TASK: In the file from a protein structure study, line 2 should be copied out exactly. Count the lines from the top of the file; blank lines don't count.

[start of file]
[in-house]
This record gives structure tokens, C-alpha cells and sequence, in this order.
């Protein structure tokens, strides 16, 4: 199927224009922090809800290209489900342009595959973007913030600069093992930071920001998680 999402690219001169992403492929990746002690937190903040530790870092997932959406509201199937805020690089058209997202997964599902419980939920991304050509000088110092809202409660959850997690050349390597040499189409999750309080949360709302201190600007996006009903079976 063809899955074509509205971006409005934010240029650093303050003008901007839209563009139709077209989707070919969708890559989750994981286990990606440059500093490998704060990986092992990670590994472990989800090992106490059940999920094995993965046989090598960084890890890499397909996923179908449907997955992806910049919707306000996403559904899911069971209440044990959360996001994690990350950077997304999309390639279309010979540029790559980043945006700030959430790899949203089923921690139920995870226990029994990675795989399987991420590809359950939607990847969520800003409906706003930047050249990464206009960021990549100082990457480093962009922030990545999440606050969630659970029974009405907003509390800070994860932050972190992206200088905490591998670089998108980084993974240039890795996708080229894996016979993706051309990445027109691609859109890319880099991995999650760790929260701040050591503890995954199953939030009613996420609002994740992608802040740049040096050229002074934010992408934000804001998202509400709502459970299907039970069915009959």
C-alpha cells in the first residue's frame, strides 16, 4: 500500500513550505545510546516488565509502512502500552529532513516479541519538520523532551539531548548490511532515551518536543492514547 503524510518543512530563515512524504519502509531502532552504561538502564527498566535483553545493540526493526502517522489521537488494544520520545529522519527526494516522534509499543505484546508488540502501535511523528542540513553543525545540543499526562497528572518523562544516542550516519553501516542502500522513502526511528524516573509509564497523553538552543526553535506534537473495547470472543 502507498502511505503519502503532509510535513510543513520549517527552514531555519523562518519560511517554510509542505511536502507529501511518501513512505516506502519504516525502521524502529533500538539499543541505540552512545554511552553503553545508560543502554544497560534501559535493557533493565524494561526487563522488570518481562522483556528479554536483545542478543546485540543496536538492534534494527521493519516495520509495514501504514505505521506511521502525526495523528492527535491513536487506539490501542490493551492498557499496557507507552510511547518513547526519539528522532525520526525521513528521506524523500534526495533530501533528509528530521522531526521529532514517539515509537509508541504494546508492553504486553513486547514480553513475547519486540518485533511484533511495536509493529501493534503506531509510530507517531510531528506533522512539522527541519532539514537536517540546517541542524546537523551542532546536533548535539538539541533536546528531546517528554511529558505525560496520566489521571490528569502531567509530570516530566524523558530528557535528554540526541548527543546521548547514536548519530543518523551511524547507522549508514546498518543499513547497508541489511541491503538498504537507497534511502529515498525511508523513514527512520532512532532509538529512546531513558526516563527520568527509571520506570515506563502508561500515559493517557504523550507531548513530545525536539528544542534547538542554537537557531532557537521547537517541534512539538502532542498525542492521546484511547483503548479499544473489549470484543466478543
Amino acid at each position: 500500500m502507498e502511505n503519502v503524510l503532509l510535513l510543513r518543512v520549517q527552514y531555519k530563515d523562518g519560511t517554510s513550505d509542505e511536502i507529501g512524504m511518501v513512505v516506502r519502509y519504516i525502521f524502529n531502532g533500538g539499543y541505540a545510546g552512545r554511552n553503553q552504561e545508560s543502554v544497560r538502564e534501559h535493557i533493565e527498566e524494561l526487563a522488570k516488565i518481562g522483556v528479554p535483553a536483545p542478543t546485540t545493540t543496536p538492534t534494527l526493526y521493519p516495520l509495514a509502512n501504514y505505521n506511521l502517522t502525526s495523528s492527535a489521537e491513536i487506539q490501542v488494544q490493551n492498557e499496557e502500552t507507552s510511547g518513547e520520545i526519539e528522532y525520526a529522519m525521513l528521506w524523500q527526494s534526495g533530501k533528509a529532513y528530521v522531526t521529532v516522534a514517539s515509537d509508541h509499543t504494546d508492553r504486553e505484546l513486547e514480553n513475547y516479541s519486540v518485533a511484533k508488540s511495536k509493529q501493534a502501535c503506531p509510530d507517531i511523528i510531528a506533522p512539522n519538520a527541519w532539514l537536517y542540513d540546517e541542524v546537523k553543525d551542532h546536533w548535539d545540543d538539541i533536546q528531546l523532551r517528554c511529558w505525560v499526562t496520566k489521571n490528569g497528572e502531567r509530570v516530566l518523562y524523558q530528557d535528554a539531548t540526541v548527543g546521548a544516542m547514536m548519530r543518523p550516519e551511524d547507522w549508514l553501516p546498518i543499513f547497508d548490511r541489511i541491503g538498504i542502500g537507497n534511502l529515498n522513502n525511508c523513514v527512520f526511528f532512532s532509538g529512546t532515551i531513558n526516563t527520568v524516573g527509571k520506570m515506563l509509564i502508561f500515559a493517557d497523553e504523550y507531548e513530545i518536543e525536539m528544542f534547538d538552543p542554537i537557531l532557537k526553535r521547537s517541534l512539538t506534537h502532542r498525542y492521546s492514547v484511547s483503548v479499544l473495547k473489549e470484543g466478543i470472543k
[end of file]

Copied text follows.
This record gives structure tokens, C-alpha cells and sequence, in this order.